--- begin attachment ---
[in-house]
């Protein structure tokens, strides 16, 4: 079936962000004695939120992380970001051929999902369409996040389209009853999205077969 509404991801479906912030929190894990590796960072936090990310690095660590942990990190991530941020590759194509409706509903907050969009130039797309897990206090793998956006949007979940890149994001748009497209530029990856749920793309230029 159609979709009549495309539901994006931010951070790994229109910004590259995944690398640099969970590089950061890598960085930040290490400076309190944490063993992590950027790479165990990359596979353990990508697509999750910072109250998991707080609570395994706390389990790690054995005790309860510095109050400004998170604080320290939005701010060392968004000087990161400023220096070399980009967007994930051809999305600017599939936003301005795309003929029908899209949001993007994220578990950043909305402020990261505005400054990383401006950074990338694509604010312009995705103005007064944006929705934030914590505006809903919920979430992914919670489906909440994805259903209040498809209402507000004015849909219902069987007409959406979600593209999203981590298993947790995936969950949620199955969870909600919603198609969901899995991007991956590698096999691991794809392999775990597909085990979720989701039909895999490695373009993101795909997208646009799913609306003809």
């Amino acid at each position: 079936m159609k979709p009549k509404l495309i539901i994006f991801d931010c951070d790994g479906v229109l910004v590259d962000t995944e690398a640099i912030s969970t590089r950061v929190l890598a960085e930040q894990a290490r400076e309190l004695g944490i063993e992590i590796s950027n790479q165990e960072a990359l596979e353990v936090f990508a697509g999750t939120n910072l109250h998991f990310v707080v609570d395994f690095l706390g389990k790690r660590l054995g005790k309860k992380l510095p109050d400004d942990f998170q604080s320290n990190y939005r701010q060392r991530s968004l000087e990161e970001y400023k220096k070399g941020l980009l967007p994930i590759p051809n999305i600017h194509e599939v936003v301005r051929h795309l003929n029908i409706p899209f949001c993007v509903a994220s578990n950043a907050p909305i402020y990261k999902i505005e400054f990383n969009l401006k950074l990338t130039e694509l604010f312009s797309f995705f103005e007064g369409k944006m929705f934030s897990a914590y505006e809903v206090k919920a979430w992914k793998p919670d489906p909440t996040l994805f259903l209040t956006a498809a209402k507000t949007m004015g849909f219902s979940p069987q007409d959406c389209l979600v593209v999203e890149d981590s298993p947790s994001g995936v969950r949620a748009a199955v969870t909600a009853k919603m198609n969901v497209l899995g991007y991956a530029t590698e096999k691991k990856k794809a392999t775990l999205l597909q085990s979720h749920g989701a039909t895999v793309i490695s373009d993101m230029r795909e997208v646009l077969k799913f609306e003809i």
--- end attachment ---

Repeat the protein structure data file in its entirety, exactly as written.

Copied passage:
[in-house]
């Protein structure tokens, strides 16, 4: 079936962000004695939120992380970001051929999902369409996040389209009853999205077969 509404991801479906912030929190894990590796960072936090990310690095660590942990990190991530941020590759194509409706509903907050969009130039797309897990206090793998956006949007979940890149994001748009497209530029990856749920793309230029 159609979709009549495309539901994006931010951070790994229109910004590259995944690398640099969970590089950061890598960085930040290490400076309190944490063993992590950027790479165990990359596979353990990508697509999750910072109250998991707080609570395994706390389990790690054995005790309860510095109050400004998170604080320290939005701010060392968004000087990161400023220096070399980009967007994930051809999305600017599939936003301005795309003929029908899209949001993007994220578990950043909305402020990261505005400054990383401006950074990338694509604010312009995705103005007064944006929705934030914590505006809903919920979430992914919670489906909440994805259903209040498809209402507000004015849909219902069987007409959406979600593209999203981590298993947790995936969950949620199955969870909600919603198609969901899995991007991956590698096999691991794809392999775990597909085990979720989701039909895999490695373009993101795909997208646009799913609306003809």
């Amino acid at each position: 079936m159609k979709p009549k509404l495309i539901i994006f991801d931010c951070d790994g479906v229109l910004v590259d962000t995944e690398a640099i912030s969970t590089r950061v929190l890598a960085e930040q894990a290490r400076e309190l004695g944490i063993e992590i590796s950027n790479q165990e960072a990359l596979e353990v936090f990508a697509g999750t939120n910072l109250h998991f990310v707080v609570d395994f690095l706390g389990k790690r660590l054995g005790k309860k992380l510095p109050d400004d942990f998170q604080s320290n990190y939005r701010q060392r991530s968004l000087e990161e970001y400023k220096k070399g941020l980009l967007p994930i590759p051809n999305i600017h194509e599939v936003v301005r051929h795309l003929n029908i409706p899209f949001c993007v509903a994220s578990n950043a907050p909305i402020y990261k999902i505005e400054f990383n969009l401006k950074l990338t130039e694509l604010f312009s797309f995705f103005e007064g369409k944006m929705f934030s897990a914590y505006e809903v206090k919920a979430w992914k793998p919670d489906p909440t996040l994805f259903l209040t956006a498809a209402k507000t949007m004015g849909f219902s979940p069987q007409d959406c389209l979600v593209v999203e890149d981590s298993p947790s994001g995936v969950r949620a748009a199955v969870t909600a009853k919603m198609n969901v497209l899995g991007y991956a530029t590698e096999k691991k990856k794809a392999t775990l999205l597909q085990s979720h749920g989701a039909t895999v793309i490695s373009d993101m230029r795909e997208v646009l077969k799913f609306e003809i």